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This Week's Corrupt Cops Stories

Submitted by Phillip Smith on (Issue #727)

An ugly strip search scandal brews in Milwaukee, a bogus pot bust get cops in hot water in Pittsburgh, plus a crooked border deputy, a crooked Puerto Rico cop, and a crooked prison guard. Let's get to it:

In Milwaukee, Wisconsin, eight Milwaukee police officers are under investigation for conducting unlawful strip searches on people they suspected were carrying drugs. Complaints are piling up that officers in District 5 on the city's north side sexually assaulted people and violated their civil rights while conducting rectal searches for drugs on the street. Those under suspicion include Sgt. Jason Mucha, who has been investigated in the past after suspects accused him of beating them and planting drugs on them, and Officer Michael Gasser. Under state law, it is illegal for police to perform a cavity search involving someone's genitals. Such a search must be done by licensed medical personnel once a suspect has been arrested.

In Pittsburgh, Pennsylvania, two Pittsburgh police officers are the targets of a lawsuit filed last Monday by a Hampton man who alleges they falsely arrested him for buying marijuana at a car wash. Officers Kenneth Simon and Anthony Scarpine arrested Timothy Joyce, 23, after Simon claimed he saw Joyce buy weed from a man at the car wash. That led to Joyce being jailed for several days on a charge he violated probation on a misdemeanor drug possession charge. Video surveillance at the car wash showed that Joyce did not interact with the man the officer claimed sold him the marijuana, and the charges were dropped. Joyce is suing the city and the two police officers for unlawful arrest, unlawful search and seizure, and malicious prosecution.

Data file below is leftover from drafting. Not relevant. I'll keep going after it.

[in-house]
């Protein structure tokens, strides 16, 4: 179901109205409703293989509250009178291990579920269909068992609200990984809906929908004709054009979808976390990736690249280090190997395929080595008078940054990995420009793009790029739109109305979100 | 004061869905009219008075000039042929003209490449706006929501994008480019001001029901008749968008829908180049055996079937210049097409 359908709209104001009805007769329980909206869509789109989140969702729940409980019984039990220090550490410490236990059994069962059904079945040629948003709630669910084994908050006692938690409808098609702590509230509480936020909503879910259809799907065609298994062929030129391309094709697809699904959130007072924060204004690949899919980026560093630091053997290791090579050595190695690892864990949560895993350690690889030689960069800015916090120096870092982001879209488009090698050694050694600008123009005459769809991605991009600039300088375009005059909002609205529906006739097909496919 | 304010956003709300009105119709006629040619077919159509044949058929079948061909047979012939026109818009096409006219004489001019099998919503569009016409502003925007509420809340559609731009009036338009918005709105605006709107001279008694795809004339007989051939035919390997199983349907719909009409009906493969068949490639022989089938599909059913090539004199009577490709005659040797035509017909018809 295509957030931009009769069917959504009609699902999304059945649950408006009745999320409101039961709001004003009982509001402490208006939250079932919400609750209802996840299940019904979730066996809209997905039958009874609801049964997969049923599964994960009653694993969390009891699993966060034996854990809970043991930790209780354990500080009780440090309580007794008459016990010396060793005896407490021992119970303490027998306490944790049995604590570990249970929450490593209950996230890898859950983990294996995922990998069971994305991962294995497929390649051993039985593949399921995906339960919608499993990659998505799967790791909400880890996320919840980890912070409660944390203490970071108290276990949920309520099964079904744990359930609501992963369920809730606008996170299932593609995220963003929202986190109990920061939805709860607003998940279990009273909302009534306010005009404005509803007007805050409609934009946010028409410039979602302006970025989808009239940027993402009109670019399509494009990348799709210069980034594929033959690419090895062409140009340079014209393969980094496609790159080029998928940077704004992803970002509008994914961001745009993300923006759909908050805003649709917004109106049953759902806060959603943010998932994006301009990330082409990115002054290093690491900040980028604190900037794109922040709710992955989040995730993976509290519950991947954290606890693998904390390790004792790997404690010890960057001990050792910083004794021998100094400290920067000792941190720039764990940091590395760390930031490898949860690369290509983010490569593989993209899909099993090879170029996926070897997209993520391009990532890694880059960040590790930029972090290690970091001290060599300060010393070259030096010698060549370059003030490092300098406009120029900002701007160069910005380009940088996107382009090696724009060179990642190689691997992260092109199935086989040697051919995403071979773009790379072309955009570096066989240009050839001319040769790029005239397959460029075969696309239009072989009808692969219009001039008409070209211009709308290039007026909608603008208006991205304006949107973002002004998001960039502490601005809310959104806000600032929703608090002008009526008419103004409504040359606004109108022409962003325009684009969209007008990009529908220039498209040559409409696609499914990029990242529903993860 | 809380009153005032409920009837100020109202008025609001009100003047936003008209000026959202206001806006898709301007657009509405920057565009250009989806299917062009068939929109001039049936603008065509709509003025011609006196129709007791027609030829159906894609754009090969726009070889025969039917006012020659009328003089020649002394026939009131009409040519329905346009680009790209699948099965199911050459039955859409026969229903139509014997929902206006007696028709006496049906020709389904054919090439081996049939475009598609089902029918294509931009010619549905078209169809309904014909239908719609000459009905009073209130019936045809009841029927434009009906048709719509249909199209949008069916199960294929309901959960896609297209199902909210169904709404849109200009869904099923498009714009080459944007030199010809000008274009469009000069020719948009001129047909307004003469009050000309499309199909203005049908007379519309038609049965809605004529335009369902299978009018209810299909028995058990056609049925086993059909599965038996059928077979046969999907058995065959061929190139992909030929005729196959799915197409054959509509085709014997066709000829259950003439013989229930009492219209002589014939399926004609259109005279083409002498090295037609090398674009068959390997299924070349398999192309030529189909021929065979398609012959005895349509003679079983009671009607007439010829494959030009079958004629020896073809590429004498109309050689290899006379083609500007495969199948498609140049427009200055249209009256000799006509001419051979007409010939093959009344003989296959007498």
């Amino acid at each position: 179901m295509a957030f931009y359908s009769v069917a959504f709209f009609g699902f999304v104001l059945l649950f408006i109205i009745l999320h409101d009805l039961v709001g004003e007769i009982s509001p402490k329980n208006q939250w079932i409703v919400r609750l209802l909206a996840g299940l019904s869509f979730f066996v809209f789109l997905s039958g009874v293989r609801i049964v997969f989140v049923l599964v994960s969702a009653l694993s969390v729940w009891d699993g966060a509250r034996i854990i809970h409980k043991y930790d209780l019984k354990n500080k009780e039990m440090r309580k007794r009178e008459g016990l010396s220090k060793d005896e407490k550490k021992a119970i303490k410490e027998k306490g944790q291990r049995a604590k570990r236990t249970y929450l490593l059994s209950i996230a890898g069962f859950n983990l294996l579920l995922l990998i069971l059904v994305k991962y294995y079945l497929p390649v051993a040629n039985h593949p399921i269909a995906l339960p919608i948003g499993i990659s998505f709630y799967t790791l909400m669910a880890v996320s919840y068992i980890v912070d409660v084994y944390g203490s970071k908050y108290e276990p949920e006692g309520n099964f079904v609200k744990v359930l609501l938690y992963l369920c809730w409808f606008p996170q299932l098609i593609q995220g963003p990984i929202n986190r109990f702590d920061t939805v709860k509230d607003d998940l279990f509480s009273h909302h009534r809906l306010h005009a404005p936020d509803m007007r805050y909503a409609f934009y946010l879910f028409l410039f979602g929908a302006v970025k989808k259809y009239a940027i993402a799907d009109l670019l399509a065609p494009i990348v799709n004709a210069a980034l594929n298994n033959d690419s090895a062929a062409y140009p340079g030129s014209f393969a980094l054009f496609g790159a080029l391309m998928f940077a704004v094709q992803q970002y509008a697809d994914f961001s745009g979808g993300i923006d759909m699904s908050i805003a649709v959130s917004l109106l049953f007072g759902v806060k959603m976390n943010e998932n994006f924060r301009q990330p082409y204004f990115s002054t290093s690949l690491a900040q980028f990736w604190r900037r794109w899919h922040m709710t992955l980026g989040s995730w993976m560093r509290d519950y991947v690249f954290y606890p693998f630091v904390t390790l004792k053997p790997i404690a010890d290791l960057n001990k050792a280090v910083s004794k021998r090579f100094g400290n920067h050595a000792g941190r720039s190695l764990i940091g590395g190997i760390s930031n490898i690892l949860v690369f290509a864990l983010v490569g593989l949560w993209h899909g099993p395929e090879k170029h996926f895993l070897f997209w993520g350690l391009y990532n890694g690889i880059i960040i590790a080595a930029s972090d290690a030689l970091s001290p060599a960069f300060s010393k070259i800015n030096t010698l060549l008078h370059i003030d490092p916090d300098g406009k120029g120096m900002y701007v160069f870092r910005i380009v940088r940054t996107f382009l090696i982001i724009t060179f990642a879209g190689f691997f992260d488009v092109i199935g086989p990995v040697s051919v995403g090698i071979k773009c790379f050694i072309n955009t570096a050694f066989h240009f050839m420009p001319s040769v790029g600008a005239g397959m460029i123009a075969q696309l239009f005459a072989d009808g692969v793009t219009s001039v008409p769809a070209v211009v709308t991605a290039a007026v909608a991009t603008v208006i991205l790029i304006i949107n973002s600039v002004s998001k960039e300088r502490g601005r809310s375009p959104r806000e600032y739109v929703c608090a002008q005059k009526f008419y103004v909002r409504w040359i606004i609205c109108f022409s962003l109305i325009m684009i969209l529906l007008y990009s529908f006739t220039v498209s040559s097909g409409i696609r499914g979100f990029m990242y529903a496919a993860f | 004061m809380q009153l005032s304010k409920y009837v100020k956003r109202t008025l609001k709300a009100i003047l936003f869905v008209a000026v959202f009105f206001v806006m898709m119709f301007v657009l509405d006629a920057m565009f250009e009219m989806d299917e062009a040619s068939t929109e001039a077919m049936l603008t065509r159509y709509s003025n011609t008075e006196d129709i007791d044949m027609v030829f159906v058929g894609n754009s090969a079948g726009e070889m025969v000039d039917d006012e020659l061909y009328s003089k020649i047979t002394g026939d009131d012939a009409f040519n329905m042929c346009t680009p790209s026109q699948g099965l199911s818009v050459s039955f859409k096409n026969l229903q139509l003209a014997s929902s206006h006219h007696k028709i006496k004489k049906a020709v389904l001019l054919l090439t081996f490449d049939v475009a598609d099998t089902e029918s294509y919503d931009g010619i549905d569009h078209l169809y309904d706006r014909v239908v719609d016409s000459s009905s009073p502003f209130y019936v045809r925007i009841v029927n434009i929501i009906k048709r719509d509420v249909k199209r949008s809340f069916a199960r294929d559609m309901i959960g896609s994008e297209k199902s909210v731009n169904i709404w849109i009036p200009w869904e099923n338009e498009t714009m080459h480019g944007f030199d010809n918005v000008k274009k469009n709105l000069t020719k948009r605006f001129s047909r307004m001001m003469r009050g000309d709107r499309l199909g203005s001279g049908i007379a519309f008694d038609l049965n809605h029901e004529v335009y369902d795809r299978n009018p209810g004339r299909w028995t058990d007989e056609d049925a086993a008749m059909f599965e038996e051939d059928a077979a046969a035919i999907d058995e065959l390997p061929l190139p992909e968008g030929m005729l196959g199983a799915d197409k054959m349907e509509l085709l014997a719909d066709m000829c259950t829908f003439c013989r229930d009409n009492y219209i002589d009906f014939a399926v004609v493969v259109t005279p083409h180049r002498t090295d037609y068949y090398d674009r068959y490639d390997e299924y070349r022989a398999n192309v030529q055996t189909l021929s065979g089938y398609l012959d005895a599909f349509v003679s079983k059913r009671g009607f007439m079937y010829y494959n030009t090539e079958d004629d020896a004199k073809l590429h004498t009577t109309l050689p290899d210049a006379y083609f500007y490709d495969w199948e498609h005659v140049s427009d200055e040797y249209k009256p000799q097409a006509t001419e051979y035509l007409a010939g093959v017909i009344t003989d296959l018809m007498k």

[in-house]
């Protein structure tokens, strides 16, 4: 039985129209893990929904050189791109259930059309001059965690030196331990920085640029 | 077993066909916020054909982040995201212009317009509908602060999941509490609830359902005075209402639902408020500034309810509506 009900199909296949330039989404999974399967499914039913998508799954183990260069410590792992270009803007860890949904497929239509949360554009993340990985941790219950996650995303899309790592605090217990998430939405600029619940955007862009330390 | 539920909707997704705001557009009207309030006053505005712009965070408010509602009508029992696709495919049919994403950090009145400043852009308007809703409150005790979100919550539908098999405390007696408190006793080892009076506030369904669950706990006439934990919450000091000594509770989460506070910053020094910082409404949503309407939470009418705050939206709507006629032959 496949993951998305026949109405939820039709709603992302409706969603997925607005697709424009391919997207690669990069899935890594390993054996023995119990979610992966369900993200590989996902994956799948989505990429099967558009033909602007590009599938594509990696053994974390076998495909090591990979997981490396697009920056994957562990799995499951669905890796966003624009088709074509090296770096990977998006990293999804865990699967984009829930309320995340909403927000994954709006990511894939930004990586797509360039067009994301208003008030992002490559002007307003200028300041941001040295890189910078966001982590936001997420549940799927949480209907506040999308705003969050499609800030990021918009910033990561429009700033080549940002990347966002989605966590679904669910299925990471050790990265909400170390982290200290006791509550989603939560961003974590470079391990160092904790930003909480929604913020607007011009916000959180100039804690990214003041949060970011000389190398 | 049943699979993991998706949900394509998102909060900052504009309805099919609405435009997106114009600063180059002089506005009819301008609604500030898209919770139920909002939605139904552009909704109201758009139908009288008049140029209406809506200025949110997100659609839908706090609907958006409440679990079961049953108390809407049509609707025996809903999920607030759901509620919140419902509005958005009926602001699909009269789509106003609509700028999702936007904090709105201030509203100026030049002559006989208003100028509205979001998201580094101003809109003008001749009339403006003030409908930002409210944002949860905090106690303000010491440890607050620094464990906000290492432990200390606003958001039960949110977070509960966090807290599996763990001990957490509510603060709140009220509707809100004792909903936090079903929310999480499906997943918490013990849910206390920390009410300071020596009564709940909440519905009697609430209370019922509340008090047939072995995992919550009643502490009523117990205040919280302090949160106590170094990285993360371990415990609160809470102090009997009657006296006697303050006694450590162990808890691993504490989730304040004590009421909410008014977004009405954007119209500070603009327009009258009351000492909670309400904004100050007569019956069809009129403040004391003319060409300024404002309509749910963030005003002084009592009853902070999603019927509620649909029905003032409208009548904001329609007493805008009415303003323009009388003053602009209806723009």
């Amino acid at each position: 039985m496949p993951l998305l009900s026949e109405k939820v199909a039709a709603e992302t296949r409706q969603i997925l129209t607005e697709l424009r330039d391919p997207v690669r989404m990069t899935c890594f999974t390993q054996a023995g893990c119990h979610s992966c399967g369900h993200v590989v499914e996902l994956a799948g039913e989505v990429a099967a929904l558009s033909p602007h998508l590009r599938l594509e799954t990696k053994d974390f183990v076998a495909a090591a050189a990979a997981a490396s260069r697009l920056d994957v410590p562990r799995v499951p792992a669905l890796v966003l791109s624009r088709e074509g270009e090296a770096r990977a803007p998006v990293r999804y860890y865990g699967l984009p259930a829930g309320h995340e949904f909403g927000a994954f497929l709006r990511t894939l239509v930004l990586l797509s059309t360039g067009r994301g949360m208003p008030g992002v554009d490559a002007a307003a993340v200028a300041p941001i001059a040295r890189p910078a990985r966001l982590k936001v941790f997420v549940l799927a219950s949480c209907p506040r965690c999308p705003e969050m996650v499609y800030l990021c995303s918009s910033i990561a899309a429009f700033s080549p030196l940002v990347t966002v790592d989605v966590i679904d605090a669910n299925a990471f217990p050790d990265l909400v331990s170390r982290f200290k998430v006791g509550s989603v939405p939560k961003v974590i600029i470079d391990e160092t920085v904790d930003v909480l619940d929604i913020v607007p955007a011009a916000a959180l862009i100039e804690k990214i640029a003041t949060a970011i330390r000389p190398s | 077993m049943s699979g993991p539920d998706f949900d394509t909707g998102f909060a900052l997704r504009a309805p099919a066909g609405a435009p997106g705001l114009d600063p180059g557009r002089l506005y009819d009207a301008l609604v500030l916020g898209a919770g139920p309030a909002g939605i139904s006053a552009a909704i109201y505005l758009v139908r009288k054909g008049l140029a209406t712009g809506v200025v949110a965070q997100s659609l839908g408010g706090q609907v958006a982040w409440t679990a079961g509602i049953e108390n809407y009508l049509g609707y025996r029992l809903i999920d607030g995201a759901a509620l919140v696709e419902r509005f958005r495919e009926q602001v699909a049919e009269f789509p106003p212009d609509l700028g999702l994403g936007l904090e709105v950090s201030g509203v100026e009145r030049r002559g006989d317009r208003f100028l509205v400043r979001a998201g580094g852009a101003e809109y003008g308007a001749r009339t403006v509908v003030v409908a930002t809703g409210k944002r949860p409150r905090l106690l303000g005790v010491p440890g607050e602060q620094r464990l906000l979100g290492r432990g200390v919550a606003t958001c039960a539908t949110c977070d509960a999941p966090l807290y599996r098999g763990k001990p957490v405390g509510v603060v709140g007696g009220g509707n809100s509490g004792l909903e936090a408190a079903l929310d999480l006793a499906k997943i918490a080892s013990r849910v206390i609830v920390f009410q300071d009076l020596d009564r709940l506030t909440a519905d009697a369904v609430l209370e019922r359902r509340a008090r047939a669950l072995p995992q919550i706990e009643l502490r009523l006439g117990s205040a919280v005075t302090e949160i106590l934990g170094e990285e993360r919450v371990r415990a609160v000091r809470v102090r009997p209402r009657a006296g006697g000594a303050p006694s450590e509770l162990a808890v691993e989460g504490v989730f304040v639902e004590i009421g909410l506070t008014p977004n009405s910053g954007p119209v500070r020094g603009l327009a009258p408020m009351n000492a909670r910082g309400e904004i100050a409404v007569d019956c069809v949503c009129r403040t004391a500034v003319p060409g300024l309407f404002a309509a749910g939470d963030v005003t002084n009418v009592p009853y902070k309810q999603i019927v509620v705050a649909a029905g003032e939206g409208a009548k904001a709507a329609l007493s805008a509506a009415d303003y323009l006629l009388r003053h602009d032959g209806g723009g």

In McAllen, Texas, a former Hidalgo County sheriff's deputy was sentenced last Monday to 11 years in federal prison for his role in a 2009 drug conspiracy. Heriberto Diaz and another deputy raided a house filled with 354 pounds of marijuana, but instead of arresting the occupants, they arranged to have one of their informants steal it. The plot unraveled when a Mission police officer came upon the informant as he was removing the marijuana from the property. Diaz was convicted of conspiracy to distribute marijuana and lying on an official report.

In San Juan, Puerto Rico, a former San Juan Municipal Police officer was convicted last Wednesday for his role in providing security for drug transactions. Arcadio Hernandez-Soto, 35, was convicted in San Juan of three counts of conspiracy to possess with intent to distribute more than five kilograms of cocaine, four counts of attempting to possess with the intent to distribute more than five kilograms of cocaine, and four counts of possession of a firearm in furtherance of a drug transaction. He provided security for what he believed were illegal cocaine deals, but which in fact were part of an undercover FBI operation. In return for the security he provided, Amaro-Santiago received a cash payment of between $2,000 and $3,000 for each transaction. He faces a mandatory minimum sentence of 90 years in prison and a maximum penalty of life in prison.